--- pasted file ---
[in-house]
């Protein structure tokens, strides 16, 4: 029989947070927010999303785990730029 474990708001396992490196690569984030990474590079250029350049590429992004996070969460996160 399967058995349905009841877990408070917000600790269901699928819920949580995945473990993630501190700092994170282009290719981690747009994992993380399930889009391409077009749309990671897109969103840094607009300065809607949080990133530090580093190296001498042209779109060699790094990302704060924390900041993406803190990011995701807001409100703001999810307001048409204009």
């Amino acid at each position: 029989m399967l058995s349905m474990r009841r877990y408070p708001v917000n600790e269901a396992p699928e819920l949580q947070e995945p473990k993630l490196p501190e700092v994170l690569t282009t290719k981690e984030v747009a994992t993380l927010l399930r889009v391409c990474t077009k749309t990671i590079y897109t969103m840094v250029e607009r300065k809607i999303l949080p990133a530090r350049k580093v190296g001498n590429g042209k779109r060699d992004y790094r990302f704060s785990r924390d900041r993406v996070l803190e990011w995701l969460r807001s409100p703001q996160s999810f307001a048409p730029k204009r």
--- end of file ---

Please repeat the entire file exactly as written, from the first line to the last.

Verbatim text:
[in-house]
């Protein structure tokens, strides 16, 4: 029989947070927010999303785990730029 474990708001396992490196690569984030990474590079250029350049590429992004996070969460996160 399967058995349905009841877990408070917000600790269901699928819920949580995945473990993630501190700092994170282009290719981690747009994992993380399930889009391409077009749309990671897109969103840094607009300065809607949080990133530090580093190296001498042209779109060699790094990302704060924390900041993406803190990011995701807001409100703001999810307001048409204009």
């Amino acid at each position: 029989m399967l058995s349905m474990r009841r877990y408070p708001v917000n600790e269901a396992p699928e819920l949580q947070e995945p473990k993630l490196p501190e700092v994170l690569t282009t290719k981690e984030v747009a994992t993380l927010l399930r889009v391409c990474t077009k749309t990671i590079y897109t969103m840094v250029e607009r300065k809607i999303l949080p990133a530090r350049k580093v190296g001498n590429g042209k779109r060699d992004y790094r990302f704060s785990r924390d900041r993406v996070l803190e990011w995701l969460r807001s409100p703001q996160s999810f307001a048409p730029k204009r």